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Janelle Monáe and Tessa Thompson Made It Clear That Not All Women Have Vaginas In “PYNK”

“PYNK” is a glorious, pink-hued celebration of female sexuality and empowerment. And while the video is laden with vaginal imagery, Janelle Monáe and Tessa Thompson went out of their way to acknowledge that there are women without that anatomy.

The Janelle Monáe song, featuring Grimes and guest starring Thor: Ragnarok‘s Tessa Thompson, look the Internet by storm when it was released on April 10th. The sexy and stylish video has already been viewed more than 3 million times; I started seeing gifsets of it pop up mere moments after the video appeared. The “vagina pants” worn by Monáe and her dancers became instantly iconic, and there’s now a host of articles as to how they were made.

We’re not used to seeing female anatomy and desire celebrated in such bold terms and colors, and “PYNK” is a refreshing departure from that unfortunate norm. Past body parts, the video also provides commentary on sexuality. As Vanity Fair observes:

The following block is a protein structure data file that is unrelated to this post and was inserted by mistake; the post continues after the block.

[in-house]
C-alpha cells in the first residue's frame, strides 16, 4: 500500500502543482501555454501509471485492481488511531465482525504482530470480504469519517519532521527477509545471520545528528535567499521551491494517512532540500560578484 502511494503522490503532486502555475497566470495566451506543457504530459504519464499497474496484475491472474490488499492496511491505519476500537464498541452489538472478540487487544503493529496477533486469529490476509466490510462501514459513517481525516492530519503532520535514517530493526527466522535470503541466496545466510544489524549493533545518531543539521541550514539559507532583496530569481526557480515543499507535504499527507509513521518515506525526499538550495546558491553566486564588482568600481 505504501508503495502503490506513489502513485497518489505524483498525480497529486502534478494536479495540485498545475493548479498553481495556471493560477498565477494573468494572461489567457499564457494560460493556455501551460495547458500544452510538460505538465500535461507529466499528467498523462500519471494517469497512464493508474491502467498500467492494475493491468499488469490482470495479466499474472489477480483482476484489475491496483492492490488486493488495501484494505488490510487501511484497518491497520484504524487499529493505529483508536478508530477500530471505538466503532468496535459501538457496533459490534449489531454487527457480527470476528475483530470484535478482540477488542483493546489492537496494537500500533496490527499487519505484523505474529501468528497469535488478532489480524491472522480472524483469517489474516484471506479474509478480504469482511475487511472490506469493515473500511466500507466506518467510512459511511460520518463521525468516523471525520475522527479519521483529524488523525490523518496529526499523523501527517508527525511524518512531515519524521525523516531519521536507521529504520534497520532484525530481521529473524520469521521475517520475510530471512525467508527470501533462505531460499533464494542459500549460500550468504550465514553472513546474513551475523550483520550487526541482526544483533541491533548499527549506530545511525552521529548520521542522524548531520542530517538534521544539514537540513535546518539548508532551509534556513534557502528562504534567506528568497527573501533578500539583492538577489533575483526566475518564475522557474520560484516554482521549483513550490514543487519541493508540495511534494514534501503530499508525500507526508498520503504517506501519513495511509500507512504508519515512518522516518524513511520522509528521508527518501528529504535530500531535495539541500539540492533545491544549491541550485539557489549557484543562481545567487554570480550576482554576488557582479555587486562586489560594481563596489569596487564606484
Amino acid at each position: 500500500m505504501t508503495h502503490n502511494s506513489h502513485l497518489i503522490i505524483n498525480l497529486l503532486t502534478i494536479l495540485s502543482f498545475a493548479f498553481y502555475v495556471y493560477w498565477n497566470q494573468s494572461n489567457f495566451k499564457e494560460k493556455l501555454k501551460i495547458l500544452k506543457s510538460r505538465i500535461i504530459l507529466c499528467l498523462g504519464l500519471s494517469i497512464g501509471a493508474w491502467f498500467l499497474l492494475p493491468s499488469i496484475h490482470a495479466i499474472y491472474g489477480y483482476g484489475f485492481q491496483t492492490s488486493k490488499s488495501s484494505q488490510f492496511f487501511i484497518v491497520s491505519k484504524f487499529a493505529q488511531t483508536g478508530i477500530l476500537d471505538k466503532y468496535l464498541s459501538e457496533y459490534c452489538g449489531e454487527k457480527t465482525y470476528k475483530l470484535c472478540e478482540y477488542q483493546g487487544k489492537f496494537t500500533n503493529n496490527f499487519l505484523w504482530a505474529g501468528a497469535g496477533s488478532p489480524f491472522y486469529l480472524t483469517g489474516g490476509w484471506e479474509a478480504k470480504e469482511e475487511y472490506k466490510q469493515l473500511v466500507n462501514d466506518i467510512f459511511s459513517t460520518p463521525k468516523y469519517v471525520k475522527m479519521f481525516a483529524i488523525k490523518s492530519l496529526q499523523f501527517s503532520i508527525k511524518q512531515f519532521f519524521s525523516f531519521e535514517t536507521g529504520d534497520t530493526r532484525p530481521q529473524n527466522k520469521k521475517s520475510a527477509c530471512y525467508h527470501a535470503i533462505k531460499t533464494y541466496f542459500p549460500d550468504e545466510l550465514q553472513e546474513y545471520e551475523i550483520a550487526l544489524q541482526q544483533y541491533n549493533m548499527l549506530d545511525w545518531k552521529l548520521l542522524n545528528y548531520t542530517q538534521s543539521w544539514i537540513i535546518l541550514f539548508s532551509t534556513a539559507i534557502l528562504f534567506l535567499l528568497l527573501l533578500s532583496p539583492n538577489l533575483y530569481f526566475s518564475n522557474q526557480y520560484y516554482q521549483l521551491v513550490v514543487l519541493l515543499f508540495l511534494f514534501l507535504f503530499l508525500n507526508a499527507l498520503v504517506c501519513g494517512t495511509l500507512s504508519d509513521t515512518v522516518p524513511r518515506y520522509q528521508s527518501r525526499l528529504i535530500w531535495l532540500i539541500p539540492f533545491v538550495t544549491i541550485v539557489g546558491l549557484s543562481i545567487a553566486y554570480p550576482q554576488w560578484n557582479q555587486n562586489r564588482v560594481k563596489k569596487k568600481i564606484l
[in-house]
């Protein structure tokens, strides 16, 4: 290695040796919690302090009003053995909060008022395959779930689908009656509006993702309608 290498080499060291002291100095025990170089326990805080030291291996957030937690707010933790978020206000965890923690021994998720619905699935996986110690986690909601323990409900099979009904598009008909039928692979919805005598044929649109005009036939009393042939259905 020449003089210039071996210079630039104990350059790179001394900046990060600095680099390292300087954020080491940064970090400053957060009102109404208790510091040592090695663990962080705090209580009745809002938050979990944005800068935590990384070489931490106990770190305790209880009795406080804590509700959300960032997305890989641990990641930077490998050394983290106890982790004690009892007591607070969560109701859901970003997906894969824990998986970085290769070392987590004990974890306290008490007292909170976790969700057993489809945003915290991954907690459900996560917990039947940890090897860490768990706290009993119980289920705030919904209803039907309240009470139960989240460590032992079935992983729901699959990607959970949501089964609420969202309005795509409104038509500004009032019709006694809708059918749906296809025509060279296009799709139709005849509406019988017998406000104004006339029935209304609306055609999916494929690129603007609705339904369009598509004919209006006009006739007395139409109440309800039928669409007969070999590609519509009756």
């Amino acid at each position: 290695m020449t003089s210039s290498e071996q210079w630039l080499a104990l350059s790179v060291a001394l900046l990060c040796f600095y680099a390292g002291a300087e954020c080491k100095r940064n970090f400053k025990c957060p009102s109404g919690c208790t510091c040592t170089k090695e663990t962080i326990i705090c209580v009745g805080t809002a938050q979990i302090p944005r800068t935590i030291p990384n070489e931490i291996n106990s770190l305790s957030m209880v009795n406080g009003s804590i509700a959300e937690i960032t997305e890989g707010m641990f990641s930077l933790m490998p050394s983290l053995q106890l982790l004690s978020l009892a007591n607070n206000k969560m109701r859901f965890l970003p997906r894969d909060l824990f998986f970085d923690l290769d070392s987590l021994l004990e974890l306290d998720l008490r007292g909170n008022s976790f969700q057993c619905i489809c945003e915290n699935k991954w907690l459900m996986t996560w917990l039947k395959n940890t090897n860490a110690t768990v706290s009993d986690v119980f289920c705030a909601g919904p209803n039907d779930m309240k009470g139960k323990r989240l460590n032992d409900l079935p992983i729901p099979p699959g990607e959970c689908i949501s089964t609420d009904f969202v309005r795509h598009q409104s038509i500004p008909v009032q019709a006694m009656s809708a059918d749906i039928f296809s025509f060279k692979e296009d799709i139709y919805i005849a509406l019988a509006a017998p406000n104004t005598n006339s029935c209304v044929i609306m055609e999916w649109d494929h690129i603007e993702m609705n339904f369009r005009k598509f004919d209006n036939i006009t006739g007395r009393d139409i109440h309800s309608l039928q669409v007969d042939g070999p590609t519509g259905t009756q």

Emma Westenberg directed the video, and it has a lot going on, but the pants show up early and steal the show promptly, thanks in part to Tessa Thompson, who co-stars (as she did for Monáe’s other recent videos). Her head appears squarely in Monáe’s vagina pants, which is not subtle, nor is the part where the two make sultry faces at each other across a sea of undulating butts. The messaging is very clear and very queer.

The themes at play in “PYNK” were immediately the topic of conversation on social media, with people buzzing about Monáe and Thompson and, gloriously, about vaginas.

There’s even inspired fanart.

But Monáe and Thompson were both thoughtfully careful in their language around “PYNK” to point out that not all women have that anatomy. On Tumblr, user bluearrow126 compiled and highlighted the instances they found:

Thompson is an old hand at being sensitive about the topic—for which her fans are grateful.

The Tumblr post further emphasizes that it’s not just the language used on social media that gets this point across. “Hints of that in the music video,” they point out.

And it’s telling that in the now-iconic vagina pants dance scenes, while Monáe and four of her dancers wear the pants, two of her dancers do not. This seems to be a visual acknowledgement and purposeful inclusion of women who do not have vaginas.

Just when we thought we couldn’t love this video more, it ups the ante.

(via Tumblr, image: screengrab)

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